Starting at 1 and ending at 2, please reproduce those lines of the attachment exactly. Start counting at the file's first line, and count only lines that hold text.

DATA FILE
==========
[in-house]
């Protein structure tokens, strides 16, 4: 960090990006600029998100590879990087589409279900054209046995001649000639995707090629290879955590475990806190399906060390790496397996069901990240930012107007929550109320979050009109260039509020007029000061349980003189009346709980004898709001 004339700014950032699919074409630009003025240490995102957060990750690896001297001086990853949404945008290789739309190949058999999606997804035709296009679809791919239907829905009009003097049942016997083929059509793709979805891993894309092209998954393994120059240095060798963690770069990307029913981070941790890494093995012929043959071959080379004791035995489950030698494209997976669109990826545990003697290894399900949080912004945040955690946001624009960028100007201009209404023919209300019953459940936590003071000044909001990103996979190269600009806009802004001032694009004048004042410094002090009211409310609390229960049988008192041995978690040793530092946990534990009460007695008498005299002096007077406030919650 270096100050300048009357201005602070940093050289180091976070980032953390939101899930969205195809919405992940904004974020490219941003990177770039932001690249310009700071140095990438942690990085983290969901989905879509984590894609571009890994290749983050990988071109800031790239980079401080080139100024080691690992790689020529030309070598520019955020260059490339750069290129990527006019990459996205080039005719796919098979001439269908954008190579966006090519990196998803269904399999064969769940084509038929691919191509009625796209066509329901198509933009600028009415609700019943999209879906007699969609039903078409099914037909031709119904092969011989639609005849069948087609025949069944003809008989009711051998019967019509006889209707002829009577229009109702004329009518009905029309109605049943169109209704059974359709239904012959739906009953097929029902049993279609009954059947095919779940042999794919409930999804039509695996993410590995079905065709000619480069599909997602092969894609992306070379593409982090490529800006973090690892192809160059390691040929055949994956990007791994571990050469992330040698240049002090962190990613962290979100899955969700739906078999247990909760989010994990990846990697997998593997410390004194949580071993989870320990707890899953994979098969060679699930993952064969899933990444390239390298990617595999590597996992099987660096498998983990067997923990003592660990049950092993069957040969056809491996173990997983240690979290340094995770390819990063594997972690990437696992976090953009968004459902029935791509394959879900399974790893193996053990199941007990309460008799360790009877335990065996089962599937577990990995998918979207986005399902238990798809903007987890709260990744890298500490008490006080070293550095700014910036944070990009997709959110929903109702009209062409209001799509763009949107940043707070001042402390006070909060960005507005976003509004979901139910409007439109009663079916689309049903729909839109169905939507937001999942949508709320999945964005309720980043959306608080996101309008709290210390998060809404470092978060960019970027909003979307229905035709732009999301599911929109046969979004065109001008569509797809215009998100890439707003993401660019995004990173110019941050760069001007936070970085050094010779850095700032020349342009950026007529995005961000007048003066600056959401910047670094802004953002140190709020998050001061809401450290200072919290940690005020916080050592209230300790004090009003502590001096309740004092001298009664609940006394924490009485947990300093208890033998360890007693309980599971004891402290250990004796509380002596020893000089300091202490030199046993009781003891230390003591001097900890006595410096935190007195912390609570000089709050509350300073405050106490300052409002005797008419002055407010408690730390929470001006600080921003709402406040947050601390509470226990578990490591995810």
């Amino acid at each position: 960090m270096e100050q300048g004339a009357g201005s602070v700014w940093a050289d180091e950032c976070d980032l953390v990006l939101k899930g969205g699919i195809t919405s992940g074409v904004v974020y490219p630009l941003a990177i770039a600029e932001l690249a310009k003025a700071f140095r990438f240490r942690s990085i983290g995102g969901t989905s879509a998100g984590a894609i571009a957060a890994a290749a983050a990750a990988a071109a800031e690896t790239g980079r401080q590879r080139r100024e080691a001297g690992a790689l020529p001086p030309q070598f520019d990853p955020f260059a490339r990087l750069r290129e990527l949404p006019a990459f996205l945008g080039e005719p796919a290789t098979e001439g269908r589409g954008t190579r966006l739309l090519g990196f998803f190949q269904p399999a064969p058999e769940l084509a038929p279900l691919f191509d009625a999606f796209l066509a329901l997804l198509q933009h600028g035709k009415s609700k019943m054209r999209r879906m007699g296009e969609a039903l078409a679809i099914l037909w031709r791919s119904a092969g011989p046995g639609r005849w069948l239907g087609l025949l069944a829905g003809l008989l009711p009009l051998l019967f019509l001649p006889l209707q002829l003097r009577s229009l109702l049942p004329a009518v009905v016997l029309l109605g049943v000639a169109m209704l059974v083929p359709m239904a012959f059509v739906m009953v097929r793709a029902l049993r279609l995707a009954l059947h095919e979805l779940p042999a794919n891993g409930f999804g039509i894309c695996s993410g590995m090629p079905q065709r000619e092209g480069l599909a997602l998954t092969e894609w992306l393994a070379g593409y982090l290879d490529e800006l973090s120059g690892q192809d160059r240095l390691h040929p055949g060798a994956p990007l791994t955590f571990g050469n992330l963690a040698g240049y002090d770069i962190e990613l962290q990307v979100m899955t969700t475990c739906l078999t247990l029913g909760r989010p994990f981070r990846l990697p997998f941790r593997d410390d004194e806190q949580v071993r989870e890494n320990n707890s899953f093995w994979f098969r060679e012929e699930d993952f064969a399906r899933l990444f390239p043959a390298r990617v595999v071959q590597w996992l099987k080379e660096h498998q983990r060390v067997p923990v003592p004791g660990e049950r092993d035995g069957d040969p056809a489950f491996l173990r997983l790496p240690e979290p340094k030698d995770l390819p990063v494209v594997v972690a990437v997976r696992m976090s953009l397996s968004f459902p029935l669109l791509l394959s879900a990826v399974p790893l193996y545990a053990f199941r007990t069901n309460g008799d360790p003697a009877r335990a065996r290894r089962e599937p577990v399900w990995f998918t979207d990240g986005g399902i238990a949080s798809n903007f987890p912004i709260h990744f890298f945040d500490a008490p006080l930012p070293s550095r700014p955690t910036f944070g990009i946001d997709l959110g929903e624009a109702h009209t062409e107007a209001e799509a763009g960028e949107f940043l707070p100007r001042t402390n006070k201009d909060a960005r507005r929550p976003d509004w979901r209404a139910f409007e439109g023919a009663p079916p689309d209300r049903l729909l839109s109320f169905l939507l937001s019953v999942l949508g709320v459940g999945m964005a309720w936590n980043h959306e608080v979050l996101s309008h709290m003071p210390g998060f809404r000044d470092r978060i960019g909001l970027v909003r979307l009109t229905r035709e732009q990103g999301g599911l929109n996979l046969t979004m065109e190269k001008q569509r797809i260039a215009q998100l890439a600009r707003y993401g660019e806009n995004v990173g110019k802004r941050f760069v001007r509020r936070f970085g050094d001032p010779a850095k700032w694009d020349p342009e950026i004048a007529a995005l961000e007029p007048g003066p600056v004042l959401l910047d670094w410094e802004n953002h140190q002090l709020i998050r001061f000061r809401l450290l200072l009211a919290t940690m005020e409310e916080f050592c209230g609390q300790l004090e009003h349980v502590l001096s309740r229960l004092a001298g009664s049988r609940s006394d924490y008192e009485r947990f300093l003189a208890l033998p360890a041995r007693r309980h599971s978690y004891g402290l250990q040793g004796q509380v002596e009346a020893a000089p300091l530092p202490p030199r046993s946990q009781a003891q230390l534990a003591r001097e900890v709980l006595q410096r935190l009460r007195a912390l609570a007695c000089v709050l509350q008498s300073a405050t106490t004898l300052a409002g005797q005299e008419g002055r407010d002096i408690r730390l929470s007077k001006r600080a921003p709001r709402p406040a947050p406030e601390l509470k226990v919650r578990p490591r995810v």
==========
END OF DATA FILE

[in-house]
């Protein structure tokens, strides 16, 4: 960090990006600029998100590879990087589409279900054209046995001649000639995707090629290879955590475990806190399906060390790496397996069901990240930012107007929550109320979050009109260039509020007029000061349980003189009346709980004898709001 004339700014950032699919074409630009003025240490995102957060990750690896001297001086990853949404945008290789739309190949058999999606997804035709296009679809791919239907829905009009003097049942016997083929059509793709979805891993894309092209998954393994120059240095060798963690770069990307029913981070941790890494093995012929043959071959080379004791035995489950030698494209997976669109990826545990003697290894399900949080912004945040955690946001624009960028100007201009209404023919209300019953459940936590003071000044909001990103996979190269600009806009802004001032694009004048004042410094002090009211409310609390229960049988008192041995978690040793530092946990534990009460007695008498005299002096007077406030919650 270096100050300048009357201005602070940093050289180091976070980032953390939101899930969205195809919405992940904004974020490219941003990177770039932001690249310009700071140095990438942690990085983290969901989905879509984590894609571009890994290749983050990988071109800031790239980079401080080139100024080691690992790689020529030309070598520019955020260059490339750069290129990527006019990459996205080039005719796919098979001439269908954008190579966006090519990196998803269904399999064969769940084509038929691919191509009625796209066509329901198509933009600028009415609700019943999209879906007699969609039903078409099914037909031709119904092969011989639609005849069948087609025949069944003809008989009711051998019967019509006889209707002829009577229009109702004329009518009905029309109605049943169109209704059974359709239904012959739906009953097929029902049993279609009954059947095919779940042999794919409930999804039509695996993410590995079905065709000619480069599909997602092969894609992306070379593409982090490529800006973090690892192809160059390691040929055949994956990007791994571990050469992330040698240049002090962190990613962290979100899955969700739906078999247990909760989010994990990846990697997998593997410390004194949580071993989870320990707890899953994979098969060679699930993952064969899933990444390239390298990617595999590597996992099987660096498998983990067997923990003592660990049950092993069957040969056809491996173990997983240690979290340094995770390819990063594997972690990437696992976090953009968004459902029935791509394959879900399974790893193996053990199941007990309460008799360790009877335990065996089962599937577990990995998918979207986005399902238990798809903007987890709260990744890298500490008490006080070293550095700014910036944070990009997709959110929903109702009209062409209001799509763009949107940043707070001042402390006070909060960005507005976003509004979901139910409007439109009663079916689309049903729909839109169905939507937001999942949508709320999945964005309720980043959306608080996101309008709290210390998060809404470092978060960019970027909003979307229905035709732009999301599911929109046969979004065109001008569509797809215009998100890439707003993401660019995004990173110019941050760069001007936070970085050094010779850095700032020349342009950026007529995005961000007048003066600056959401910047670094802004953002140190709020998050001061809401450290200072919290940690005020916080050592209230300790004090009003502590001096309740004092001298009664609940006394924490009485947990300093208890033998360890007693309980599971004891402290250990004796509380002596020893000089300091202490030199046993009781003891230390003591001097900890006595410096935190007195912390609570000089709050509350300073405050106490300052409002005797008419002055407010408690730390929470001006600080921003709402406040947050601390509470226990578990490591995810």